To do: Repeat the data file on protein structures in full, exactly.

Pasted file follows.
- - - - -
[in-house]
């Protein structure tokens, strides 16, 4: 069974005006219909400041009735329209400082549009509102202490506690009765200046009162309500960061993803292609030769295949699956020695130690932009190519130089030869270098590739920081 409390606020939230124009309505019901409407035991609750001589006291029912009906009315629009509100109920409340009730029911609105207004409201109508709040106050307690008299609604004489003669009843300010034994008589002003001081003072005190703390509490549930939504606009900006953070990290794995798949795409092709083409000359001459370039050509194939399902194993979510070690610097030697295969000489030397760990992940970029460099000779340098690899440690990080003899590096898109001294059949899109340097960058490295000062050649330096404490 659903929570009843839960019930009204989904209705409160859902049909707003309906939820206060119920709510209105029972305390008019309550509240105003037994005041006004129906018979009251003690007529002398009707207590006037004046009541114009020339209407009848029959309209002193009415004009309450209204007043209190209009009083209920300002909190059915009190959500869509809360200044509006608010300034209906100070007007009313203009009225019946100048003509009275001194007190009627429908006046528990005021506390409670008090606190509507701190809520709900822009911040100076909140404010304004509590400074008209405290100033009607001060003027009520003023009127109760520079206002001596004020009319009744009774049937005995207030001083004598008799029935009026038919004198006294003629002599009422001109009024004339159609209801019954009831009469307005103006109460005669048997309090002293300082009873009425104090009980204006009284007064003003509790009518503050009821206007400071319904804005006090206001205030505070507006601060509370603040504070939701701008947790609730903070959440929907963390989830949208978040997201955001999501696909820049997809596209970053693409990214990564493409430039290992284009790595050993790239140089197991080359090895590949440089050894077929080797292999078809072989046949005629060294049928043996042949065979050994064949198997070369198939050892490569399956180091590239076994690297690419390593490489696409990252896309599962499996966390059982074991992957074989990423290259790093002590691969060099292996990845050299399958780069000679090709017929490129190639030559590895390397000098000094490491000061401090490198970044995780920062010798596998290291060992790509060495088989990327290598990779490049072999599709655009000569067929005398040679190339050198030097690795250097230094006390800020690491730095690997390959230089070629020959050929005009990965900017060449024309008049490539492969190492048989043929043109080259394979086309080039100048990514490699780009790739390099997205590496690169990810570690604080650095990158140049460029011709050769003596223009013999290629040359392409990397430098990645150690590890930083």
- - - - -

[in-house]
């Protein structure tokens, strides 16, 4: 069974005006219909400041009735329209400082549009509102202490506690009765200046009162309500960061993803292609030769295949699956020695130690932009190519130089030869270098590739920081 409390606020939230124009309505019901409407035991609750001589006291029912009906009315629009509100109920409340009730029911609105207004409201109508709040106050307690008299609604004489003669009843300010034994008589002003001081003072005190703390509490549930939504606009900006953070990290794995798949795409092709083409000359001459370039050509194939399902194993979510070690610097030697295969000489030397760990992940970029460099000779340098690899440690990080003899590096898109001294059949899109340097960058490295000062050649330096404490 659903929570009843839960019930009204989904209705409160859902049909707003309906939820206060119920709510209105029972305390008019309550509240105003037994005041006004129906018979009251003690007529002398009707207590006037004046009541114009020339209407009848029959309209002193009415004009309450209204007043209190209009009083209920300002909190059915009190959500869509809360200044509006608010300034209906100070007007009313203009009225019946100048003509009275001194007190009627429908006046528990005021506390409670008090606190509507701190809520709900822009911040100076909140404010304004509590400074008209405290100033009607001060003027009520003023009127109760520079206002001596004020009319009744009774049937005995207030001083004598008799029935009026038919004198006294003629002599009422001109009024004339159609209801019954009831009469307005103006109460005669048997309090002293300082009873009425104090009980204006009284007064003003509790009518503050009821206007400071319904804005006090206001205030505070507006601060509370603040504070939701701008947790609730903070959440929907963390989830949208978040997201955001999501696909820049997809596209970053693409990214990564493409430039290992284009790595050993790239140089197991080359090895590949440089050894077929080797292999078809072989046949005629060294049928043996042949065979050994064949198997070369198939050892490569399956180091590239076994690297690419390593490489696409990252896309599962499996966390059982074991992957074989990423290259790093002590691969060099292996990845050299399958780069000679090709017929490129190639030559590895390397000098000094490491000061401090490198970044995780920062010798596998290291060992790509060495088989990327290598990779490049072999599709655009000569067929005398040679190339050198030097690795250097230094006390800020690491730095690997390959230089070629020959050929005009990965900017060449024309008049490539492969190492048989043929043109080259394979086309080039100048990514490699780009790739390099997205590496690169990810570690604080650095990158140049460029011709050769003596223009013999290629040359392409990397430098990645150690590890930083």